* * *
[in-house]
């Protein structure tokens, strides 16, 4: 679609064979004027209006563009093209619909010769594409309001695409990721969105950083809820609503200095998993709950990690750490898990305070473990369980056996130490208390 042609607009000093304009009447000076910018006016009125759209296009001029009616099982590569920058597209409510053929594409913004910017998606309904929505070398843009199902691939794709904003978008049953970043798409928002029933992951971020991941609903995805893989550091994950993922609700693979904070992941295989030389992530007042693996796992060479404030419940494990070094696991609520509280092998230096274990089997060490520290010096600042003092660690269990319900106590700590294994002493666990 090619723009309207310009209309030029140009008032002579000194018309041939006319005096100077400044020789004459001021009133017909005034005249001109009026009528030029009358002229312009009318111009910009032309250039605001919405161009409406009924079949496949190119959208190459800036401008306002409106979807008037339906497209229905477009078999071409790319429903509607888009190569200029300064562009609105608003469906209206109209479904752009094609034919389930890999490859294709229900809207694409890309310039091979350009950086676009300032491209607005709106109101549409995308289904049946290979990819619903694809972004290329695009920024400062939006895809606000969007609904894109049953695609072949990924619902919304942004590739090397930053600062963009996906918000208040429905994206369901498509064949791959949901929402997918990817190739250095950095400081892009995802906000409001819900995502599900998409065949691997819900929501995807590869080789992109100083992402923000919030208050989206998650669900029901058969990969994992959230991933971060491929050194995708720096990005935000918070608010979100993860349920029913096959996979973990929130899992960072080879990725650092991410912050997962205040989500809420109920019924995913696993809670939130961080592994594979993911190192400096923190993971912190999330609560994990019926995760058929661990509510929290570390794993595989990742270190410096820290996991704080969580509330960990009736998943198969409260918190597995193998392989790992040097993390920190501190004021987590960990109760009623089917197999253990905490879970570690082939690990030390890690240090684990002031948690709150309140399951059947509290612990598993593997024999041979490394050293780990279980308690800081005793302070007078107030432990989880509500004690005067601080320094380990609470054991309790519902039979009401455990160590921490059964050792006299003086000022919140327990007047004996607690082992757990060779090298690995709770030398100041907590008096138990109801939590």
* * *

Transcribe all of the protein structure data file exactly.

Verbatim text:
[in-house]
């Protein structure tokens, strides 16, 4: 679609064979004027209006563009093209619909010769594409309001695409990721969105950083809820609503200095998993709950990690750490898990305070473990369980056996130490208390 042609607009000093304009009447000076910018006016009125759209296009001029009616099982590569920058597209409510053929594409913004910017998606309904929505070398843009199902691939794709904003978008049953970043798409928002029933992951971020991941609903995805893989550091994950993922609700693979904070992941295989030389992530007042693996796992060479404030419940494990070094696991609520509280092998230096274990089997060490520290010096600042003092660690269990319900106590700590294994002493666990 090619723009309207310009209309030029140009008032002579000194018309041939006319005096100077400044020789004459001021009133017909005034005249001109009026009528030029009358002229312009009318111009910009032309250039605001919405161009409406009924079949496949190119959208190459800036401008306002409106979807008037339906497209229905477009078999071409790319429903509607888009190569200029300064562009609105608003469906209206109209479904752009094609034919389930890999490859294709229900809207694409890309310039091979350009950086676009300032491209607005709106109101549409995308289904049946290979990819619903694809972004290329695009920024400062939006895809606000969007609904894109049953695609072949990924619902919304942004590739090397930053600062963009996906918000208040429905994206369901498509064949791959949901929402997918990817190739250095950095400081892009995802906000409001819900995502599900998409065949691997819900929501995807590869080789992109100083992402923000919030208050989206998650669900029901058969990969994992959230991933971060491929050194995708720096990005935000918070608010979100993860349920029913096959996979973990929130899992960072080879990725650092991410912050997962205040989500809420109920019924995913696993809670939130961080592994594979993911190192400096923190993971912190999330609560994990019926995760058929661990509510929290570390794993595989990742270190410096820290996991704080969580509330960990009736998943198969409260918190597995193998392989790992040097993390920190501190004021987590960990109760009623089917197999253990905490879970570690082939690990030390890690240090684990002031948690709150309140399951059947509290612990598993593997024999041979490394050293780990279980308690800081005793302070007078107030432990989880509500004690005067601080320094380990609470054991309790519902039979009401455990160590921490059964050792006299003086000022919140327990007047004996607690082992757990060779090298690995709770030398100041907590008096138990109801939590």